A patient attended his GP complaining of rectal bleeding, which he'd been experiencing on and off for the past year. An examination and proctoscopy didn't reveal any abnormality, and the GP asked standard questions, including whether there had been any change in bowel habit. The patient said he'd not experienced any change, but the GP didn't record this in the notes because she would generally only record positive findings.
As there was no obvious cause for the intermittent bleeding and the patient didn't meet the NICE criteria for urgent referral for an appointment within two weeks, the GP made a routine referral for surgical review and the claimant was seen around five weeks later.
The claimant was subsequently diagnosed with colorectal carcinoma and made a claim against the GP for failing to refer him urgently, leading to a four week delay in diagnosis. The GP contacted the MDU for advice and support.
The letter of claim alleged that if the patient had been referred under the two week rule, the tumour would have been smaller when diagnosed and the patient would have avoided four weeks of pain, suffering and anxiety.
The claim was therefore of low value, but the MDU nevertheless sought an independent GP expert's opinion, which supported the GP's management.
The records from the subsequent referral also helped, as they revealed a normal haemoglobin level and that the patient had told another clinician that his bowel habit hadn't changed, thus supporting the GP's factual account.
The MDU responded to the letter of claim denying breach of duty and stating that even if the GP had been in breach, which was not accepted, the records didn't reveal any evidence of the patient having suffered pain or anxiety during the alleged delay in diagnosis. Liability was denied and the case against the MDU member was discontinued.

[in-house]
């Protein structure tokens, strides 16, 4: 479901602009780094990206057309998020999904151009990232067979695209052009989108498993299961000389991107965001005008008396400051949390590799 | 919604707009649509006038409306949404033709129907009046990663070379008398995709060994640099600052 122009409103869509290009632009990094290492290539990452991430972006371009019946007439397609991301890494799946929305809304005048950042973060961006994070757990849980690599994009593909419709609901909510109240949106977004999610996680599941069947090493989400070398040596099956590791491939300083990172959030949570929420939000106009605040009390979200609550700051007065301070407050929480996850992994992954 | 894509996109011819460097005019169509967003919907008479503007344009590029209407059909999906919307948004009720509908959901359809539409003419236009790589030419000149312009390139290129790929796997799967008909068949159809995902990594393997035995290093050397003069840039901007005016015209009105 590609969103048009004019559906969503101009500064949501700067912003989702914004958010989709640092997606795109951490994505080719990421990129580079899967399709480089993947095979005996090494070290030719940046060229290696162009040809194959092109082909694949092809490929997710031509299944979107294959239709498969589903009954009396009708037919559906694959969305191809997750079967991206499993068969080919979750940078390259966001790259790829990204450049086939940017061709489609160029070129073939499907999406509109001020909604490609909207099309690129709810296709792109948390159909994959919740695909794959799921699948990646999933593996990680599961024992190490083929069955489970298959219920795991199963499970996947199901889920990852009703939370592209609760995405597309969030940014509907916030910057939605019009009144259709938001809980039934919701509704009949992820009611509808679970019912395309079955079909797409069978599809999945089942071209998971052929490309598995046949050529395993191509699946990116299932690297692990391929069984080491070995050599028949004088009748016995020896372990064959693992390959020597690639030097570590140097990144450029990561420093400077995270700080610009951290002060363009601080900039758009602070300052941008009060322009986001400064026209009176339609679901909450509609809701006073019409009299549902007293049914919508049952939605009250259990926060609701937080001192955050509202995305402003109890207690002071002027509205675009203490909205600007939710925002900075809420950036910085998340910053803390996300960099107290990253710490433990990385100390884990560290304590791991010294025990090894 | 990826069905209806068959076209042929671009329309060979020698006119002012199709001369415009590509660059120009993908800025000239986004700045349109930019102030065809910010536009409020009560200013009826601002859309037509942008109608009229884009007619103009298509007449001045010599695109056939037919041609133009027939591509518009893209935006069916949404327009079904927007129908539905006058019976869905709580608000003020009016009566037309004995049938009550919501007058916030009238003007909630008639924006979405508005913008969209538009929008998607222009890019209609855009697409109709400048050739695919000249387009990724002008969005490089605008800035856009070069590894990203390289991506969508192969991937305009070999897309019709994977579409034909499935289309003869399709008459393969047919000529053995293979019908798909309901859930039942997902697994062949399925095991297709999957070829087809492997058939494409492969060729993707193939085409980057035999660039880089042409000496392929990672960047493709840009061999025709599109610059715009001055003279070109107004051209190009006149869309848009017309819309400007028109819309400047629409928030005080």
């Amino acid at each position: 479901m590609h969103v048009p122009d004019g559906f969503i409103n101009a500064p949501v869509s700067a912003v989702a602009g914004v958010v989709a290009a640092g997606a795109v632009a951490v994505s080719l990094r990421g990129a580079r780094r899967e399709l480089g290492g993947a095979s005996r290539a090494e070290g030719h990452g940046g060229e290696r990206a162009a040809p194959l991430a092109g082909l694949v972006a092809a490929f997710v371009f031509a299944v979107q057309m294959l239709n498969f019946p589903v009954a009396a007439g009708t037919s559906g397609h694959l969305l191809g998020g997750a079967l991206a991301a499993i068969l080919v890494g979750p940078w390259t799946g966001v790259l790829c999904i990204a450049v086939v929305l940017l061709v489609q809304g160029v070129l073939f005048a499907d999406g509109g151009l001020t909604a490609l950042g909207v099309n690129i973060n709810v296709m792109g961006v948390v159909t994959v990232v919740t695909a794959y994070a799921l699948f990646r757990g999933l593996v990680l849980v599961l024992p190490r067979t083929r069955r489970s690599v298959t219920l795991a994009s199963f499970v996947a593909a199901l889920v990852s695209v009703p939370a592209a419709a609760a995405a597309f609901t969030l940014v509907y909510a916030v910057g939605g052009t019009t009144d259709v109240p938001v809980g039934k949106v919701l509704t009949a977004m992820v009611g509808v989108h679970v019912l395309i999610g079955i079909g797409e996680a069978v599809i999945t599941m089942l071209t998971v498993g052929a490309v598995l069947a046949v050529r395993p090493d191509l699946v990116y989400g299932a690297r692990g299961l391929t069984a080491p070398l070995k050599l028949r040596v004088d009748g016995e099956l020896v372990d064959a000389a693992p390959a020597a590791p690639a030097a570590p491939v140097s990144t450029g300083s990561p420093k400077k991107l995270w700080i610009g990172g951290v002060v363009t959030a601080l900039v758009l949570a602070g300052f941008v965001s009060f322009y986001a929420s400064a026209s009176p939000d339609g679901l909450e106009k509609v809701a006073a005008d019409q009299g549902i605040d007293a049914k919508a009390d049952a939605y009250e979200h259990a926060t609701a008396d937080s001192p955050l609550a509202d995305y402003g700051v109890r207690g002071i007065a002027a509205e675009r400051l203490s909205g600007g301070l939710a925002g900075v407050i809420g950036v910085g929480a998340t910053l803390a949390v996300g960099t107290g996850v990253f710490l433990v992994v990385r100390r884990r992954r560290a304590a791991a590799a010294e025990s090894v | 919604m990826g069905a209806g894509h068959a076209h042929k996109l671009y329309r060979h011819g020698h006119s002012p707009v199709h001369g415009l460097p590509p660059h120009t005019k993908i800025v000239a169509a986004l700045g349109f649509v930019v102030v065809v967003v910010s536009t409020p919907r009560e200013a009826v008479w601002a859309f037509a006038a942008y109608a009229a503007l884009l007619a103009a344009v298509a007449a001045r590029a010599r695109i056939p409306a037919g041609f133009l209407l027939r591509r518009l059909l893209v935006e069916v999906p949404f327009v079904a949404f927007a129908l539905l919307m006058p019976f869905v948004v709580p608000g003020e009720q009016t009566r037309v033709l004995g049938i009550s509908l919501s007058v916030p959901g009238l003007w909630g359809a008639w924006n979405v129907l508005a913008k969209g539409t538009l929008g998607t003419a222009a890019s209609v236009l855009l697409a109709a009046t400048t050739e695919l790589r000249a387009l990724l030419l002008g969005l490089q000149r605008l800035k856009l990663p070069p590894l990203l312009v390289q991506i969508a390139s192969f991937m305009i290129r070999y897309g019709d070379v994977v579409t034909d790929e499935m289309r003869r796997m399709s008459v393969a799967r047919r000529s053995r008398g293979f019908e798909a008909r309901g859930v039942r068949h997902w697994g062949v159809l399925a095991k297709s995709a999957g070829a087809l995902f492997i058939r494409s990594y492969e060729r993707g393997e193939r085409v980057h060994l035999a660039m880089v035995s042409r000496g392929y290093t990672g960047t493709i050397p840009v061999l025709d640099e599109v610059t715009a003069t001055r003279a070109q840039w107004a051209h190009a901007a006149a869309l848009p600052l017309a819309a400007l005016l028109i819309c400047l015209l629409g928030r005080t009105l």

Despite the outcome, this case shows that recording negative findings as well as positive ones in a patient's notes can be helpful in providing an accurate record of events. Clinical records are very often a vital component in allegations of negligence, and completeness can be key.
Case studies are published for educational purposes, and allow MDU members to share their experiences of facing complaints and claims so that others can apply the lessons learned to their own practice.
The cases are based on real events and have been published with permission, but some details have been changed to preserve the anonymity of those involved.
If you think your colleagues would benefit from reading about your experiences and you'd like to share them in the journal, please contact firstname.lastname@example.org